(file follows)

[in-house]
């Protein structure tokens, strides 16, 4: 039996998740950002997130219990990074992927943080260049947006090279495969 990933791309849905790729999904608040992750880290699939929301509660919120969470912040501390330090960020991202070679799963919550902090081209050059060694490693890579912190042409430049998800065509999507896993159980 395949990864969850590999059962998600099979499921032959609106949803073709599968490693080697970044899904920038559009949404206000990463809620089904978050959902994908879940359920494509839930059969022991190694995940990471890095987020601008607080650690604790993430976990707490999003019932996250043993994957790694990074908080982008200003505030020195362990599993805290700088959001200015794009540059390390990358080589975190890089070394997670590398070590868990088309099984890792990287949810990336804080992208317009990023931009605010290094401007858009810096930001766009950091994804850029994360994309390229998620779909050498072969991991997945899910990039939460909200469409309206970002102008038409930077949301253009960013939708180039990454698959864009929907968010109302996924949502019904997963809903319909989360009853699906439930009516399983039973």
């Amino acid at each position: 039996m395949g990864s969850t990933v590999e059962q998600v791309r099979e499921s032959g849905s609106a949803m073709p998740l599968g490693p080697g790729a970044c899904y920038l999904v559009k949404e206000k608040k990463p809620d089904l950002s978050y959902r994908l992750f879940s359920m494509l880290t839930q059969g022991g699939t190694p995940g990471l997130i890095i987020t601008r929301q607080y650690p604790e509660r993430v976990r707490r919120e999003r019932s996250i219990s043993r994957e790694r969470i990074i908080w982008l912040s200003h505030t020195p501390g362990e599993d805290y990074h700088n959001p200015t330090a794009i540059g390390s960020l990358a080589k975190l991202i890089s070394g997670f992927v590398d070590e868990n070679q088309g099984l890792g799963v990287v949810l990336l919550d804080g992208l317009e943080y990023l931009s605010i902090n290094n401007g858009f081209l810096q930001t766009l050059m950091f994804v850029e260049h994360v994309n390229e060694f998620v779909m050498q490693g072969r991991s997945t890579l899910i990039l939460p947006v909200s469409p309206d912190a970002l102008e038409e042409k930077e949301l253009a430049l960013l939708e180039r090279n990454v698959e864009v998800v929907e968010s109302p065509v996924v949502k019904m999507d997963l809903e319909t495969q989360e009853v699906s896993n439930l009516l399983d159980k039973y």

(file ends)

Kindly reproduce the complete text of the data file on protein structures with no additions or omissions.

[in-house]
């Protein structure tokens, strides 16, 4: 039996998740950002997130219990990074992927943080260049947006090279495969 990933791309849905790729999904608040992750880290699939929301509660919120969470912040501390330090960020991202070679799963919550902090081209050059060694490693890579912190042409430049998800065509999507896993159980 395949990864969850590999059962998600099979499921032959609106949803073709599968490693080697970044899904920038559009949404206000990463809620089904978050959902994908879940359920494509839930059969022991190694995940990471890095987020601008607080650690604790993430976990707490999003019932996250043993994957790694990074908080982008200003505030020195362990599993805290700088959001200015794009540059390390990358080589975190890089070394997670590398070590868990088309099984890792990287949810990336804080992208317009990023931009605010290094401007858009810096930001766009950091994804850029994360994309390229998620779909050498072969991991997945899910990039939460909200469409309206970002102008038409930077949301253009960013939708180039990454698959864009929907968010109302996924949502019904997963809903319909989360009853699906439930009516399983039973």
């Amino acid at each position: 039996m395949g990864s969850t990933v590999e059962q998600v791309r099979e499921s032959g849905s609106a949803m073709p998740l599968g490693p080697g790729a970044c899904y920038l999904v559009k949404e206000k608040k990463p809620d089904l950002s978050y959902r994908l992750f879940s359920m494509l880290t839930q059969g022991g699939t190694p995940g990471l997130i890095i987020t601008r929301q607080y650690p604790e509660r993430v976990r707490r919120e999003r019932s996250i219990s043993r994957e790694r969470i990074i908080w982008l912040s200003h505030t020195p501390g362990e599993d805290y990074h700088n959001p200015t330090a794009i540059g390390s960020l990358a080589k975190l991202i890089s070394g997670f992927v590398d070590e868990n070679q088309g099984l890792g799963v990287v949810l990336l919550d804080g992208l317009e943080y990023l931009s605010i902090n290094n401007g858009f081209l810096q930001t766009l050059m950091f994804v850029e260049h994360v994309n390229e060694f998620v779909m050498q490693g072969r991991s997945t890579l899910i990039l939460p947006v909200s469409p309206d912190a970002l102008e038409e042409k930077e949301l253009a430049l960013l939708e180039r090279n990454v698959e864009v998800v929907e968010s109302p065509v996924v949502k019904m999507d997963l809903e319909t495969q989360e009853v699906s896993n439930l009516l399983d159980k039973y």